Republicans are becoming the anti-cronyism party


The Republican Party, judging by the latest presidential debate, is now the party positioned against crony capitalism and corporate profiteering through government.

So far, this shift is mostly rhetorical, but even that puts many of them on the record. It still represents progress for a party that has historically been more pro-big business than pro-free enterprise.

Carly Fiorina, Ted Cruz, Marco Rubio, and other GOP hopefuls all decried corporate welfare in the latest debate. The candidates also made a crucial case against over-regulation, an argument most Republicans ignored in past years: regulation and government complexity fall heaviest on Mom & Pop businesses, thus protecting the big guys from competition.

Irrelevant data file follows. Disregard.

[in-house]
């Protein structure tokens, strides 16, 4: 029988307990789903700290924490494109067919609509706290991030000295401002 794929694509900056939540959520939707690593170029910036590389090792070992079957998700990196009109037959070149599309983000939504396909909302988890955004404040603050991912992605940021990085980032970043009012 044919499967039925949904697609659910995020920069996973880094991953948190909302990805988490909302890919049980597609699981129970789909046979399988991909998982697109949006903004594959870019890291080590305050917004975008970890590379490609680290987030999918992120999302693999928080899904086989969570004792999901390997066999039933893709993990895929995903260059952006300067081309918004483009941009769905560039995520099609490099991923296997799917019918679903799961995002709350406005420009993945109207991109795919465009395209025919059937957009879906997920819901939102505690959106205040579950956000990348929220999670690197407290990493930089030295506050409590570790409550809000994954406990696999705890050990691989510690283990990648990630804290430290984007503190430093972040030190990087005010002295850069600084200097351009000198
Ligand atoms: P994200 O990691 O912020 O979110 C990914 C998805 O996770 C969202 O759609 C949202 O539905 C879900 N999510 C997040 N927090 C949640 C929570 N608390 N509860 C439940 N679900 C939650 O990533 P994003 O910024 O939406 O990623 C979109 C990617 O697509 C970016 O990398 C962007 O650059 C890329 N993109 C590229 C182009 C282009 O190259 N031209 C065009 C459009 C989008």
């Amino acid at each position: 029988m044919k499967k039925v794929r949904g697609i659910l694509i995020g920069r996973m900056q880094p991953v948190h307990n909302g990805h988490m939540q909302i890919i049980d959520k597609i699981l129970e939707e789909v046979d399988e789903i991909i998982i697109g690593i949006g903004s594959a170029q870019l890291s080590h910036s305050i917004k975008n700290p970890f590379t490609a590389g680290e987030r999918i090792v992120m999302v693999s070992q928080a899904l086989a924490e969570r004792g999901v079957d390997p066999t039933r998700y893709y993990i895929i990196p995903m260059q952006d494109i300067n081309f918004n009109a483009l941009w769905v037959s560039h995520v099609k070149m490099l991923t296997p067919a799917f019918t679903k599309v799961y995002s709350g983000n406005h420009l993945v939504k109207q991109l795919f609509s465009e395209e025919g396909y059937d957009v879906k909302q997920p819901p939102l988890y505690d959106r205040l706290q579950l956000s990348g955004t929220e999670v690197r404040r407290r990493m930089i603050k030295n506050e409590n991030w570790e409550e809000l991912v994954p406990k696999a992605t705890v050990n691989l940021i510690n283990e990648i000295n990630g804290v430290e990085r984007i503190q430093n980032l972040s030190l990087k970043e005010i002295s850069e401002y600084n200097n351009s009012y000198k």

In 2009, Republican National Committee chairman Michael Steele attacked Democrats crafting Obamacare as insufficiently deferential to industry. That critique was politically brain-dead and factually wrong. Fiorina on Tuesday night launched a more powerful salvo, calling Obamacare "crony capitalism at its worst." She asked, "Who helped write this bill? Drug companies, insurance companies, pharmaceutical companies, every single one of those kinds of companies are bulking up to deal with big government."